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[A patient with aneurysm of extracranial internal carotid artery presenting lower cranial polyneuropathy similar to Tapia's syndrome].
Rinsho Shinkeigaku. 1994 Jul; 34(7):707-11.RS

Abstract

Tapia's syndrome, first described in 1904 by A.G. Tapia, is considered to be a syndrome consisting of ipsilateral hemiplegia of larynx and tongue with spared movement of soft palate. A 61-year-old Japanese woman had been in good health until August 1991, when she developed hoarseness and atrophy of the left side of her tongue. Although she also showed mild disturbance of elevation of bilateral soft palates and loss of taste in the posterior third of her tongue as well, the main symptoms were the paralyses of the ipsilateral larynx and tongue without involvement of the ipsilateral sternocleidomastoid and trapezius muscles. We concluded that she had cranial polyneuropathy similar to that of Tapia's syndrome. A carotid angiography revealed that she has a large aneurysm, which originated from the extracranial internal carotid artery in the region near the skull base. No other abnormal findings were detected by any computed tomography, magnetic resonance imaging or 67Ga-scintigraphy. The patient's lower cranial polyneuropathy was considered to be caused by the aneurysm. A survey of the literature indicates that extracranial carotid aneurysm is an extremely rare cause of Tapia's syndrome. In this case, the location of the aneurysm, which was present considerably distant from the skull base, seems to be the reason for the sparing of the accessory nerve.

Authors+Show Affiliations

Department of Neurology, Niigata University.No affiliation info availableNo affiliation info availableNo affiliation info available

Pub Type(s)

Case Reports
English Abstract
Journal Article

Language

jpn

PubMed ID

7955729

Citation

Shimohata, T, et al. "[A Patient With Aneurysm of Extracranial Internal Carotid Artery Presenting Lower Cranial Polyneuropathy Similar to Tapia's Syndrome]." Rinsho Shinkeigaku = Clinical Neurology, vol. 34, no. 7, 1994, pp. 707-11.
Shimohata T, Nakano R, Sato S, et al. [A patient with aneurysm of extracranial internal carotid artery presenting lower cranial polyneuropathy similar to Tapia's syndrome]. Rinsho Shinkeigaku. 1994;34(7):707-11.
Shimohata, T., Nakano, R., Sato, S., & Tsuji, S. (1994). [A patient with aneurysm of extracranial internal carotid artery presenting lower cranial polyneuropathy similar to Tapia's syndrome]. Rinsho Shinkeigaku = Clinical Neurology, 34(7), 707-11.
Shimohata T, et al. [A Patient With Aneurysm of Extracranial Internal Carotid Artery Presenting Lower Cranial Polyneuropathy Similar to Tapia's Syndrome]. Rinsho Shinkeigaku. 1994;34(7):707-11. PubMed PMID: 7955729.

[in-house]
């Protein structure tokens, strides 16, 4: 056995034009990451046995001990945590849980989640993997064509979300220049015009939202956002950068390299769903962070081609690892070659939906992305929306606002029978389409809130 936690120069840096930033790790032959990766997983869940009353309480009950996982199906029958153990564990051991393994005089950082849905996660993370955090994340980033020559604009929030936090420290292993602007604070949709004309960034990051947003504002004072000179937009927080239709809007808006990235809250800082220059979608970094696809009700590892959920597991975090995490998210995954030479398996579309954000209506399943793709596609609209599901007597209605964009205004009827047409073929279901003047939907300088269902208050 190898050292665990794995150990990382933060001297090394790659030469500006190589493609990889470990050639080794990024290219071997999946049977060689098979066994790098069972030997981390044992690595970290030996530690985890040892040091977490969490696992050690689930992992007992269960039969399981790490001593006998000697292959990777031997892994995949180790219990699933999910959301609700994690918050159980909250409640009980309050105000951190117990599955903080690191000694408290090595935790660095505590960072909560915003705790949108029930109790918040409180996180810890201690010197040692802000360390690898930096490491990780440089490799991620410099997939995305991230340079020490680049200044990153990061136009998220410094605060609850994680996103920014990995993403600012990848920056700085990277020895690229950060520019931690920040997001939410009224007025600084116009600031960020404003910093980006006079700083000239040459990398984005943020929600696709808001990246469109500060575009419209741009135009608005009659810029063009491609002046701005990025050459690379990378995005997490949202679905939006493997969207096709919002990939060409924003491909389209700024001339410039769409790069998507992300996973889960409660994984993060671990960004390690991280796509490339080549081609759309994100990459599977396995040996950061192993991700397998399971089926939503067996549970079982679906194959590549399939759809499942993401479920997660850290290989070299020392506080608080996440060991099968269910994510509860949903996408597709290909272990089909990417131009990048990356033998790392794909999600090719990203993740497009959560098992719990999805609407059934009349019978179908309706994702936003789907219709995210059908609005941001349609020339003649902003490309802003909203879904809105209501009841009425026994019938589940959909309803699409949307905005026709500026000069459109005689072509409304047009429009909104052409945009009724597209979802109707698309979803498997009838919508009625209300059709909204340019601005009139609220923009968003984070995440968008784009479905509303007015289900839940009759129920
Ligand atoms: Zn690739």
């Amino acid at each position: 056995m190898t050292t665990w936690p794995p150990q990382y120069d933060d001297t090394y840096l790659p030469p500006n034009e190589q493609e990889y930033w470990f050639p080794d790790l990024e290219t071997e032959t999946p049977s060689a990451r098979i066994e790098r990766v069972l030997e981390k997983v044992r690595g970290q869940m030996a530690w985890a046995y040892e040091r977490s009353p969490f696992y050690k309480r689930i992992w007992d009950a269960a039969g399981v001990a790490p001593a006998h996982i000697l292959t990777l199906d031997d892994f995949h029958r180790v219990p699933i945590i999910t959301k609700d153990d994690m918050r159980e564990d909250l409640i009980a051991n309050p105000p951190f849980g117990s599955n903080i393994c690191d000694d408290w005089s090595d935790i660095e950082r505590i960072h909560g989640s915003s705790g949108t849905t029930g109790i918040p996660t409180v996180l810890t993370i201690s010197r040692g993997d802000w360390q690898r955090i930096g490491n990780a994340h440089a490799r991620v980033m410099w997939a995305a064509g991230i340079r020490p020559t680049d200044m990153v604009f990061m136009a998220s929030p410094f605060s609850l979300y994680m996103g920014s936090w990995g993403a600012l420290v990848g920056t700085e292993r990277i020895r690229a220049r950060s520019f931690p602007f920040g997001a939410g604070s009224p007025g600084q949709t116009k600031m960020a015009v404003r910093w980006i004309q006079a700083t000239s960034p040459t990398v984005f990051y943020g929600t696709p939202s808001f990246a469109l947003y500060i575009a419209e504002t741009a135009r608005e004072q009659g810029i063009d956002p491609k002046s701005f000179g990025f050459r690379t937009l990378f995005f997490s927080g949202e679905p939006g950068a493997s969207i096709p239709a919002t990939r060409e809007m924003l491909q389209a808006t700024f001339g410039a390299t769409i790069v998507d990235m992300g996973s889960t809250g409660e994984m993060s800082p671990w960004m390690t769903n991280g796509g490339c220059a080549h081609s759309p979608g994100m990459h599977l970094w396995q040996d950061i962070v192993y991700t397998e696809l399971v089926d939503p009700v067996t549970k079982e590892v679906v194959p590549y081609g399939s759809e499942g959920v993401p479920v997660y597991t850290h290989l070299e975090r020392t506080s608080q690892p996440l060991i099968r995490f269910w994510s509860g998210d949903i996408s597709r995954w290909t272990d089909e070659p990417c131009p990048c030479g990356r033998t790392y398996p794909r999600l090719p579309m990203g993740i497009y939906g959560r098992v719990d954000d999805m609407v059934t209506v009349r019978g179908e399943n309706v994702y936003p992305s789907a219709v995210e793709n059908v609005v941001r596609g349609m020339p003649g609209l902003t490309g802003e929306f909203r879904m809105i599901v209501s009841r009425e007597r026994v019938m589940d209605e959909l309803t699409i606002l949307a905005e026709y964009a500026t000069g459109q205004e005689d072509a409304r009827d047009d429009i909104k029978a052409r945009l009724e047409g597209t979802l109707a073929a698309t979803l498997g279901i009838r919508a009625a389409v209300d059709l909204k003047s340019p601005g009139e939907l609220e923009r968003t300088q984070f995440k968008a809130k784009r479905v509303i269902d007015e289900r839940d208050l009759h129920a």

* Article titles in AMA citation format should be in sentence-case
TY - JOUR T1 - [A patient with aneurysm of extracranial internal carotid artery presenting lower cranial polyneuropathy similar to Tapia's syndrome]. AU - Shimohata,T, AU - Nakano,R, AU - Sato,S, AU - Tsuji,S, PY - 1994/7/1/pubmed PY - 1994/7/1/medline PY - 1994/7/1/entrez SP - 707 EP - 11 JF - Rinsho shinkeigaku = Clinical neurology JO - Rinsho Shinkeigaku VL - 34 IS - 7 N2 - Tapia's syndrome, first described in 1904 by A.G. Tapia, is considered to be a syndrome consisting of ipsilateral hemiplegia of larynx and tongue with spared movement of soft palate. A 61-year-old Japanese woman had been in good health until August 1991, when she developed hoarseness and atrophy of the left side of her tongue. Although she also showed mild disturbance of elevation of bilateral soft palates and loss of taste in the posterior third of her tongue as well, the main symptoms were the paralyses of the ipsilateral larynx and tongue without involvement of the ipsilateral sternocleidomastoid and trapezius muscles. We concluded that she had cranial polyneuropathy similar to that of Tapia's syndrome. A carotid angiography revealed that she has a large aneurysm, which originated from the extracranial internal carotid artery in the region near the skull base. No other abnormal findings were detected by any computed tomography, magnetic resonance imaging or 67Ga-scintigraphy. The patient's lower cranial polyneuropathy was considered to be caused by the aneurysm. A survey of the literature indicates that extracranial carotid aneurysm is an extremely rare cause of Tapia's syndrome. In this case, the location of the aneurysm, which was present considerably distant from the skull base, seems to be the reason for the sparing of the accessory nerve. SN - 0009-918X UR - https://www.unboundmedicine.com/medline/citation/7955729/[A_patient_with_aneurysm_of_extracranial_internal_carotid_artery_presenting_lower_cranial_polyneuropathy_similar_to_Tapia's_syndrome]_ L2 - https://medlineplus.gov/paralysis.html DB - PRIME DP - Unbound Medicine ER -